Observations on Several Parts of England, Particularly the Mountains and Lakes of Cumberland and Westmoreland: Relative Chiefly to Picturesque Beauty, Made in the Year 1772, Part 1

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T. Cadell and W. Davies, 1808 - Cumberland (England)
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Page 183 - If chance the radiant sun with farewell sweet Extend his evening beam, the fields revive, The birds their notes renew, and bleating herds Attest their joy, that hill and valley rings.
Page 153 - But who can paint Like Nature? Can imagination boast, Amid its gay creation, hues like hers ? Or can it mix them with that matchless skill, And lose them in each other, as appears In every bud that blows...
Page 229 - Soon after the explosion commenced a number of meteorites fell to the ground over an area a mile and a half in length and half a mile in breadth. The following masses have been collected : — 1.
Page 40 - ... point, of the noble pile it inverts. The armour, and tilting fpear of the celebrated Guy, earl of Warwick, a rib of the dun cow, and other monuments of the prowefs of that hero, are fhewn at the porter's lodge. Thefe remains, (tho fictitious, no doubt,) are not improper appendages of the place ; and give the imagination a kind of tinge, which throws an agreeable, romantic colour on all the veftiges of this venerable pile.
Page xxvii - But he may certainly break an ill-formed hillock ; and fhovel the earth about him, as he pleafes, without offence. He may pull up a piece of awkward paling — he may throw down a cottage...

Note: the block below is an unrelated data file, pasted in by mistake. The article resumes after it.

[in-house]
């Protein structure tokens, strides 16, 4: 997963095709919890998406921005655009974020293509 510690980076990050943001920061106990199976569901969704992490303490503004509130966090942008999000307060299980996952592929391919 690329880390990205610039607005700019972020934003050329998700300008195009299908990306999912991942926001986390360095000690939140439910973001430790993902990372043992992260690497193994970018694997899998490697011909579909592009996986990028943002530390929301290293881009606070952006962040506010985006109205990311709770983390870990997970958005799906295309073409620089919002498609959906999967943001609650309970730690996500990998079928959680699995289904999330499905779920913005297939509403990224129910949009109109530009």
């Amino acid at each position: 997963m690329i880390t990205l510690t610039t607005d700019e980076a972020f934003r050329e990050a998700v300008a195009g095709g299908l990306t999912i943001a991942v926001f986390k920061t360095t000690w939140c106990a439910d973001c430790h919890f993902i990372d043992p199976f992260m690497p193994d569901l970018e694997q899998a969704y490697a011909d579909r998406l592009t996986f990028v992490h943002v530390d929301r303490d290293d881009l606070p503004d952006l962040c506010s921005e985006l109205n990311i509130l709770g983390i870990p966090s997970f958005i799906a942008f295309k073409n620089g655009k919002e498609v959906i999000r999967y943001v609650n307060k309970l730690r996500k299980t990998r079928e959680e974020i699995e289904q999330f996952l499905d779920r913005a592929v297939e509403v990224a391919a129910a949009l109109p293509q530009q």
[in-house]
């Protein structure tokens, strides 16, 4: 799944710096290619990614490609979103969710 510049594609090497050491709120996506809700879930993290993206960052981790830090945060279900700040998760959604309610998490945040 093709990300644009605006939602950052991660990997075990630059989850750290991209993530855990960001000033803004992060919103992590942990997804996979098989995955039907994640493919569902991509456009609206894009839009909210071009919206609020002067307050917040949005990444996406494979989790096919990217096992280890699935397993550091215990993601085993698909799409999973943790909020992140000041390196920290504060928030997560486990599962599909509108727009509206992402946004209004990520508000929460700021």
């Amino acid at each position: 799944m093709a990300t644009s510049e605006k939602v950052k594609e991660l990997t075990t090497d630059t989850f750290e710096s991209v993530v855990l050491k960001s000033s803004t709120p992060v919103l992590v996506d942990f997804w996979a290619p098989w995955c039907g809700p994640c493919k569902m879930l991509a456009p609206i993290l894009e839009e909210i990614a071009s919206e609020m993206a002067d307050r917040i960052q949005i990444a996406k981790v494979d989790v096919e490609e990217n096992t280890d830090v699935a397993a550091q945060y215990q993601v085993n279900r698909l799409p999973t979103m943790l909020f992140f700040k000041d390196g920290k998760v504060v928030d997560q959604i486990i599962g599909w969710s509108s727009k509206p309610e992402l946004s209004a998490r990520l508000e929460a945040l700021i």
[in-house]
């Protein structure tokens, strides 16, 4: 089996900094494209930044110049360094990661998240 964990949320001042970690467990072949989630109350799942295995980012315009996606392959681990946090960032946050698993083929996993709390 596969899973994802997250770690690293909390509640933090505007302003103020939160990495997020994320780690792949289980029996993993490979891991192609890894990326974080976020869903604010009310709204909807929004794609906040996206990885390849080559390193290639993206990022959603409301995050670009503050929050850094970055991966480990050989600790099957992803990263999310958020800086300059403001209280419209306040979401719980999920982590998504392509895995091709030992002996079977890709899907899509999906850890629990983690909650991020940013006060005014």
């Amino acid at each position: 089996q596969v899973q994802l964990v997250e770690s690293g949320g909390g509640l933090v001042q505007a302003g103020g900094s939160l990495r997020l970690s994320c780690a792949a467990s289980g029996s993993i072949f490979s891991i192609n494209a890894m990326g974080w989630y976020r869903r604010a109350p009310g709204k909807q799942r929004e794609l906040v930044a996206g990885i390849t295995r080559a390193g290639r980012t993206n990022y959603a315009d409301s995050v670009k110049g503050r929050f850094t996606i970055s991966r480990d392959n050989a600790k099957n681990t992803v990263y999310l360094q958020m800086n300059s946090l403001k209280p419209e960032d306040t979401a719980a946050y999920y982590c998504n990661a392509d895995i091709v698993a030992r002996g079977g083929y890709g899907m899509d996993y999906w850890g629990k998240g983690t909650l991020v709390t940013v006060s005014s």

Page 18 - The very fites of many of thefe. ancient edifices are now obliterated by the plough ; yet ftill fo many elegant ruins of this kind are left ; that they may be called, not only one of the peculiar features of Englifh landfcape ; but may be ranked alfo among it's moft picturefque beauties.
Page 28 - It's very defects, except a few that are too glaring to be overlooked, give it an appearance of fomething beyond common; and as it is furrounded with great objects, the eye is ftruck with the whole, and takes the parts upon truft. What made Vanburgh ridiculous, was, his applying to fmall houfes, a ftyle of architecture, which could not poffibly fucceed, but in a large one.
Page 63 - Great Nature scorns control : she will not bear One beauty foreign to the spot or soil She gives thee to adorn : 'tis thine alone To mend, not change her features.
Page 170 - It is seen from a summer-house; before which it's rocky cheeks circling on each side form a little area; appearing through the window like a picture in a frame. The water falls within a few yards of the eye, which being rather above its level, has a long perspective view of the stream, as it hurries from the higher grounds; tumbling, in various, little breaks, through...

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